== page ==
An 800-metre stroll through a tranquil path beneath a green thicket of towering trees and colourful flowering plants, accompanied by the calming chirp of birds from the main block of the Institute of Mental Health (IMH) in Kilpauk, Chennai, leads to Block 15, a refuge for nearly 100 mentally challenged patients. The building got a much-needed facelift through Project Hope, an initiative of RC Chennai Industrial City, RID 3232. From a total budget of $112,000 (₹93.5 lakh), the club has, in the first phase, renovated Ward 6 at a cost of $12,050 (₹10.24 lakh).
RIPE Gordon McInally, who inaugurated the new block in the presence of RID A S Venkatesh and DG N Nandakumar, reiterated the importance of tackling mental health issues and destigmatising it. “Mental health awareness is a cause close to my heart and I urge our clubs to identify specific needs of the local community and engage in mental health projects,” he said.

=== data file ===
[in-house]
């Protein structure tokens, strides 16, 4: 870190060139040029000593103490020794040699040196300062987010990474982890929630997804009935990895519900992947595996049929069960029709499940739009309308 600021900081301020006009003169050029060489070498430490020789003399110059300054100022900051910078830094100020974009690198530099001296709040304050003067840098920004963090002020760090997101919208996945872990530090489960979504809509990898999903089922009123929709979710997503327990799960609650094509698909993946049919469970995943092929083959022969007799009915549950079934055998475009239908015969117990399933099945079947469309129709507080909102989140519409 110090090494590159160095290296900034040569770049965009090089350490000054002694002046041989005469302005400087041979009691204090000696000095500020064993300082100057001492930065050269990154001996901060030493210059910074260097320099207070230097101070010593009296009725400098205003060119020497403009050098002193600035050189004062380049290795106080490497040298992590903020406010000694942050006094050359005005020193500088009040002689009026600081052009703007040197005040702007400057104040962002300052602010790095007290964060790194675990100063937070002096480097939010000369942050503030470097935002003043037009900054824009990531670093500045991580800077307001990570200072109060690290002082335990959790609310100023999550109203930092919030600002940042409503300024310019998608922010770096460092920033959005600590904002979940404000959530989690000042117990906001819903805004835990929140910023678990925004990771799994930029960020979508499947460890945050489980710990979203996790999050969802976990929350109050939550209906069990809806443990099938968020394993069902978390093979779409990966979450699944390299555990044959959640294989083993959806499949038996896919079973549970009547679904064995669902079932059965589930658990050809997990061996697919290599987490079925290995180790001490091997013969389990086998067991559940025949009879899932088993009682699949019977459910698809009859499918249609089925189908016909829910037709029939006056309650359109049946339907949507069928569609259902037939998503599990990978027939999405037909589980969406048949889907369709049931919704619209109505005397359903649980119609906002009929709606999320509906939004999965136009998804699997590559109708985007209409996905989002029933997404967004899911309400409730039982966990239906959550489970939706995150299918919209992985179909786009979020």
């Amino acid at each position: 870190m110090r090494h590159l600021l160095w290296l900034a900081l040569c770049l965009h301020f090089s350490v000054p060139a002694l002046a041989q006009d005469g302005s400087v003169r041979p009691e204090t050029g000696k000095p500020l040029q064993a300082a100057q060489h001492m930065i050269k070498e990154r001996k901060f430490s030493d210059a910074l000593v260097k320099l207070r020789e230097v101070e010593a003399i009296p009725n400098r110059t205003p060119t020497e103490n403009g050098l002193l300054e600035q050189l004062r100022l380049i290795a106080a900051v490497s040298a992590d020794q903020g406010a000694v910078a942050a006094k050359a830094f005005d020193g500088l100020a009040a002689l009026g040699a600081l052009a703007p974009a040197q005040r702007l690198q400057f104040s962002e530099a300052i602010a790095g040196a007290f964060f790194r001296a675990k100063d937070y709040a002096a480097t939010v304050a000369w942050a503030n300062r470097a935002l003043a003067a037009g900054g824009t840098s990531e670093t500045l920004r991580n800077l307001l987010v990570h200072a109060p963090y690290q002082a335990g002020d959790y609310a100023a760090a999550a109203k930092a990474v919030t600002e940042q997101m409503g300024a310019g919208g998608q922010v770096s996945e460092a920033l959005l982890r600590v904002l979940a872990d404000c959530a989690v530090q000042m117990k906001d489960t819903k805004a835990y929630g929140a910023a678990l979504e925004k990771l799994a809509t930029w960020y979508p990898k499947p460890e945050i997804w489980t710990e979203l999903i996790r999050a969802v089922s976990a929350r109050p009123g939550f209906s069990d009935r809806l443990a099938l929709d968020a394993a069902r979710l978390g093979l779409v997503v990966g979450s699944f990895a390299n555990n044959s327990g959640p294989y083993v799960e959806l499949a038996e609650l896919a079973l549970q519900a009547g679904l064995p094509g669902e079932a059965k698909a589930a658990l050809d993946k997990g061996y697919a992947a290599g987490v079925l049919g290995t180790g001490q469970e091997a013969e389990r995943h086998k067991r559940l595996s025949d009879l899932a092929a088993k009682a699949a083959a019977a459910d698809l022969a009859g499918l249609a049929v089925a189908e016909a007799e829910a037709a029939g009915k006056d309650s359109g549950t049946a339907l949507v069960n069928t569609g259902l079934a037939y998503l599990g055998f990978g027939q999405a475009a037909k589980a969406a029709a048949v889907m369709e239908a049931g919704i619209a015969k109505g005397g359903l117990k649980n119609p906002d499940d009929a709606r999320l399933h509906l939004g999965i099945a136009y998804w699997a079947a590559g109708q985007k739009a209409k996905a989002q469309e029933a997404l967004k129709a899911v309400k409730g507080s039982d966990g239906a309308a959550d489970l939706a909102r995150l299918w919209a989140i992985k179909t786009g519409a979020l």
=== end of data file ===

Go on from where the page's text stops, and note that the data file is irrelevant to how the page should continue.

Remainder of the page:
Block 15 treats patients with severe mental illnesses like schizophrenia, bipolar and personality disorder. It is one of the 21 wards at IMH, which also houses facilities for de-addiction, mentally-ill prisoners, an intensive psychiatric care ward, geriatric ward, and six special wards for children and adolescents.
IMH director Dr M Malaiappan said, “We get around 500 patients a day. This highlights the importance of the Institute’s role in addressing the community’s mental health needs. However, many of our facilities, including Block 15, were outdated and in dire need of renovation.”
The renovation activity included repairing damaged floors and walls, replacing outdated furniture and equipment, and construction of a toilet block. A wide platform and a ramp leading to it have also been constructed in the garden. This will be used for therapeutic intervention, including yoga and exercise, group therapy sessions and individual counselling. Staff nurse R Lakshmi pointed out that the improved lighting and ventilation will benefit the patients’ overall health.
“Our aim was to provide a safe, comfortable and calming environment for the patients,” said PDG and club member J Sridhar. Club president Emily Titus is happy that “the club’s contribution has created a more conducive environment for healing and recovery for the inmates.”
Picture by Kiran Zehra